I don’t want to be your gimmick so an audience can say: Oh my God it’s an all Arab Oklahoma let’s go check that out. What am I? A side show freak? Elicit the same reaction by producing an all-Asian play with all-Asian actors that or may not have anything to do with them being Asian. It’s a stronger political statement.
I say NONE of the above to mean we should not be diligent and call theatres out when they need to be called out. Because they still stupidly make the same mistakes. We should NOT stop blowing whistles. But we can’t treat every moment as the same screw up.
You don’t see TV networks reviving old TV shows and simply replacing them with actors of colour. They’re producing new shows for today with actors of colour in lead recurring roles. And, no, I am not saying there aren’t issues in TV land either. That they are doing it better (in some small ways) than the Theatre should be more cause for alarm. This would launch me into a tirade about our obsession with doing classics ad nauseum but that’s for another post.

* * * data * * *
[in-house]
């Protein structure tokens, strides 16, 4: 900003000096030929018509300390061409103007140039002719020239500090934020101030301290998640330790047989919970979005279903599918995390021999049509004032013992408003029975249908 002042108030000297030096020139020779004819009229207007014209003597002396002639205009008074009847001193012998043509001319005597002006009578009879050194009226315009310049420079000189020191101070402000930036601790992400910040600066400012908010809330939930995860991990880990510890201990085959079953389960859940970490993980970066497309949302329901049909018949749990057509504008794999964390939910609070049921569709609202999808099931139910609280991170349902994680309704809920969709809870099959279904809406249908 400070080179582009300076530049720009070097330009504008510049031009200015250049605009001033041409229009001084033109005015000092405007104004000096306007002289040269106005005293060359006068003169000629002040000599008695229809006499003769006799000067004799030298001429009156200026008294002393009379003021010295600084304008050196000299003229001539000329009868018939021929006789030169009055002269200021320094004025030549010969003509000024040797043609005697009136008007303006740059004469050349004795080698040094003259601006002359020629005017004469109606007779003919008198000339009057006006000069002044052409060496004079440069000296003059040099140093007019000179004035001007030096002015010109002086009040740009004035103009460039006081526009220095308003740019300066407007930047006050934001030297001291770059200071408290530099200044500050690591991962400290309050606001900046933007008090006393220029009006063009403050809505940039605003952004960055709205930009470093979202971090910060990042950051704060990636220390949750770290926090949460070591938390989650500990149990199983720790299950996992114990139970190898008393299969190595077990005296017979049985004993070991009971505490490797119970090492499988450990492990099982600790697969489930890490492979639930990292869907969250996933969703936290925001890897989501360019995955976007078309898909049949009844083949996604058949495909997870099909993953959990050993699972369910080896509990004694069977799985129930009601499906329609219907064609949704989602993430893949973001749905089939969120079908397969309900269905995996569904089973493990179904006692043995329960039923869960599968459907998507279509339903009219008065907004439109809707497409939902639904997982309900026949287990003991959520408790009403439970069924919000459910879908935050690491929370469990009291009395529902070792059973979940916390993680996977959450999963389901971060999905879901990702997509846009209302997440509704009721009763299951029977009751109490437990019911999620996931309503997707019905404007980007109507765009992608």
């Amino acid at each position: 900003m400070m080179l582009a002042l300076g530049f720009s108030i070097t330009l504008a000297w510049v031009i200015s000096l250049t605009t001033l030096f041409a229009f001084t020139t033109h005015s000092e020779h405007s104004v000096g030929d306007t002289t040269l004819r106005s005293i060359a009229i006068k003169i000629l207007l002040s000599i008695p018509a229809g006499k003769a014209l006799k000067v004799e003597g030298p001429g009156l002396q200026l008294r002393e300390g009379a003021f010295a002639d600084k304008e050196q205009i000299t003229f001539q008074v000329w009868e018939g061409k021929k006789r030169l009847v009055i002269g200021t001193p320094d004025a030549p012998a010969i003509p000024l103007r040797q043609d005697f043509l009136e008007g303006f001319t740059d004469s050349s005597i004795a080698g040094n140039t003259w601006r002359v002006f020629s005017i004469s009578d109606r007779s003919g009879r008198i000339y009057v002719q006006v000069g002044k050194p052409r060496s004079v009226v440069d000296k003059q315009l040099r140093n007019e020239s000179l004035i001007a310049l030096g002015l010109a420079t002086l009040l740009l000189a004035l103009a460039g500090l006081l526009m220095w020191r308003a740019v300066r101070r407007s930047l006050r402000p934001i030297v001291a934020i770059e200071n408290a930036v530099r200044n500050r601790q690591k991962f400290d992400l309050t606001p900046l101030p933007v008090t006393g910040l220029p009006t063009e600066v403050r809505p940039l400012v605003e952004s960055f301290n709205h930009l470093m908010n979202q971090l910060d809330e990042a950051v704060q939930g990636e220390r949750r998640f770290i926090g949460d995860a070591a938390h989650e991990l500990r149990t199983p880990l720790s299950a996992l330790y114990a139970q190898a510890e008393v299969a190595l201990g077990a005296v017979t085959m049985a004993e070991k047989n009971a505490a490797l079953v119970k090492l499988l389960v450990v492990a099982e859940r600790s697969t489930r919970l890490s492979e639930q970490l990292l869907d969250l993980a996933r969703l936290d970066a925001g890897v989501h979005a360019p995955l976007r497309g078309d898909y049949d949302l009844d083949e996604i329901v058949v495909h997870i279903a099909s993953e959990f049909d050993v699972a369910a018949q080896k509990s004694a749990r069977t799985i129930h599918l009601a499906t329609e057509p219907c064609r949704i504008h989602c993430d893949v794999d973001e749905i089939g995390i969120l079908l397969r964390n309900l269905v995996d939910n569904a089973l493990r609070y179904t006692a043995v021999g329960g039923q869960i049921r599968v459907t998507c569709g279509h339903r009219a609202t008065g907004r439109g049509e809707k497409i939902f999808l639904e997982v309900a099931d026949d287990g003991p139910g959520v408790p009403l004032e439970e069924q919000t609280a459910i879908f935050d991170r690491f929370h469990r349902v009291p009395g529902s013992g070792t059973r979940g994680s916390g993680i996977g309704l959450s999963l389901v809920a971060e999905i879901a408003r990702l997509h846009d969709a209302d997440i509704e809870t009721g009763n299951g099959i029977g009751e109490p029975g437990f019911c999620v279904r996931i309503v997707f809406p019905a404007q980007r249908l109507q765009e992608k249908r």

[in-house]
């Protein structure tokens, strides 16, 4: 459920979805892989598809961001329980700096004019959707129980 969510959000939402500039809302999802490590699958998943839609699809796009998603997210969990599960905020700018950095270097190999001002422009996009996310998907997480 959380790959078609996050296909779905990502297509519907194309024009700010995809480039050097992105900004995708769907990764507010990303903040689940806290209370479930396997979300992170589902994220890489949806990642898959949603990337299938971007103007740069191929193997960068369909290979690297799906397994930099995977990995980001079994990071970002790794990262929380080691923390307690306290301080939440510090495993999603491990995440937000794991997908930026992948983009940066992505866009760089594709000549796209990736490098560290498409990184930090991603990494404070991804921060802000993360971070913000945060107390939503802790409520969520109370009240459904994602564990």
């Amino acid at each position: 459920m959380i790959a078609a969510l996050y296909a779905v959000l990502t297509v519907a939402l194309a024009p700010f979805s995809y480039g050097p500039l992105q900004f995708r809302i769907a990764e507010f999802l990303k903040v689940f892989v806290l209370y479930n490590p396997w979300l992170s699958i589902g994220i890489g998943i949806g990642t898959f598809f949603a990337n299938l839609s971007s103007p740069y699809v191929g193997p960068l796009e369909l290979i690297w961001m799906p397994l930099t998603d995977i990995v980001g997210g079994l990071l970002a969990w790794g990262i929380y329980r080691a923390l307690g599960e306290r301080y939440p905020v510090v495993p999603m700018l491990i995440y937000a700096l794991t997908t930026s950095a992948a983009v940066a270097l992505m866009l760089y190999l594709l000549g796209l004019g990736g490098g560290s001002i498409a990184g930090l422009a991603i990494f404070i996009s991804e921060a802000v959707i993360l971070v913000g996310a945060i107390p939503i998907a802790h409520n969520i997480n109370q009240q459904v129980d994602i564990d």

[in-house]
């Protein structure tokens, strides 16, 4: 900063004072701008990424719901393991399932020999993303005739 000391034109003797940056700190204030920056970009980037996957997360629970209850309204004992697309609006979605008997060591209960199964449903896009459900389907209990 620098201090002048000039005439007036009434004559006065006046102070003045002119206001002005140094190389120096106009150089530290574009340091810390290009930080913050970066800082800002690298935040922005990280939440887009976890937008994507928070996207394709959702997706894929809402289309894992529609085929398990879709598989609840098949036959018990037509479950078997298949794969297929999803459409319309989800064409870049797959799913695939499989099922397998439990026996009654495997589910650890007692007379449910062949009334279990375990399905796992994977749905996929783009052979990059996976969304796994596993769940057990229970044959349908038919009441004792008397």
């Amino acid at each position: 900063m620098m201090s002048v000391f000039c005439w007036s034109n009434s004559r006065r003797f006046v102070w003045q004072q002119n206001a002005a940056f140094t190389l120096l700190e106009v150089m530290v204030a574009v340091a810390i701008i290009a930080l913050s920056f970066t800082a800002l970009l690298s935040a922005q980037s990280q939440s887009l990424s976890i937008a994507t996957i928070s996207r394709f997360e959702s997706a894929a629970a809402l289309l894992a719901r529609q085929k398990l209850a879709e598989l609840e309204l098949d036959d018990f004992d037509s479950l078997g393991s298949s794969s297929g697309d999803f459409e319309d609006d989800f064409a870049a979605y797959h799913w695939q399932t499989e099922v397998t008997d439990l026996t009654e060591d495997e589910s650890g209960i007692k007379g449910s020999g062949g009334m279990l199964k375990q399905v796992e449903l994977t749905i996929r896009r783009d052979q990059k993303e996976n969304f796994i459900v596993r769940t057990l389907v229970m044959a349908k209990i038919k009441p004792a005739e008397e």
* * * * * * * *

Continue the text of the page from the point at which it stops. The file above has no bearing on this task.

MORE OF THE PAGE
We’ve got bigger fish to fry than this play, folks. Hold producers and organisations accountable. Make them produce the new work. Make them find the relevant plays and the actors of colour. Make them change the landscape and shift the paradigm. But let’s not resort to using Classics as the panacea. It’s not enough. Let’s create the new classics. The new roles actors are dying to play.
Let’s not resort to minor drawbacks for the sake of intriguing opportunities.